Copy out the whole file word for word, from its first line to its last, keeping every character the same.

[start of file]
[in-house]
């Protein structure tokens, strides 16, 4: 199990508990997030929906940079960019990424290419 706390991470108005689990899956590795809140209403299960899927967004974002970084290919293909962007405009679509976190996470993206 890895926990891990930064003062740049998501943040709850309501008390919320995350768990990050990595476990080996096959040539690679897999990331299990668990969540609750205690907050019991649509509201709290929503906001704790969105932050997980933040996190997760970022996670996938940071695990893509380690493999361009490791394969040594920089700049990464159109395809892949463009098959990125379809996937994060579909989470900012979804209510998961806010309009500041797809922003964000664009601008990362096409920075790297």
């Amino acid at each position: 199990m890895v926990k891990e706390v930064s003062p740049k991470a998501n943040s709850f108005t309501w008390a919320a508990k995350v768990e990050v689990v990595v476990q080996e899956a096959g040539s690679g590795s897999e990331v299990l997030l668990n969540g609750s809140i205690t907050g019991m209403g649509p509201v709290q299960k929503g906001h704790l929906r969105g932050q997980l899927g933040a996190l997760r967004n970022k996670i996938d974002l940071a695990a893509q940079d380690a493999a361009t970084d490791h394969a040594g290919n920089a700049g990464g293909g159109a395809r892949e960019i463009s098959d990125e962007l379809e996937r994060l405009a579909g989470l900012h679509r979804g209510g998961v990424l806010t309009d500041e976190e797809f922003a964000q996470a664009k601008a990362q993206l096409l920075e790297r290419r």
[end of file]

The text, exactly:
[in-house]
């Protein structure tokens, strides 16, 4: 199990508990997030929906940079960019990424290419 706390991470108005689990899956590795809140209403299960899927967004974002970084290919293909962007405009679509976190996470993206 890895926990891990930064003062740049998501943040709850309501008390919320995350768990990050990595476990080996096959040539690679897999990331299990668990969540609750205690907050019991649509509201709290929503906001704790969105932050997980933040996190997760970022996670996938940071695990893509380690493999361009490791394969040594920089700049990464159109395809892949463009098959990125379809996937994060579909989470900012979804209510998961806010309009500041797809922003964000664009601008990362096409920075790297």
């Amino acid at each position: 199990m890895v926990k891990e706390v930064s003062p740049k991470a998501n943040s709850f108005t309501w008390a919320a508990k995350v768990e990050v689990v990595v476990q080996e899956a096959g040539s690679g590795s897999e990331v299990l997030l668990n969540g609750s809140i205690t907050g019991m209403g649509p509201v709290q299960k929503g906001h704790l929906r969105g932050q997980l899927g933040a996190l997760r967004n970022k996670i996938d974002l940071a695990a893509q940079d380690a493999a361009t970084d490791h394969a040594g290919n920089a700049g990464g293909g159109a395809r892949e960019i463009s098959d990125e962007l379809e996937r994060l405009a579909g989470l900012h679509r979804g209510g998961v990424l806010t309009d500041e976190e797809f922003a964000q996470a664009k601008a990362q993206l096409l920075e790297r290419r």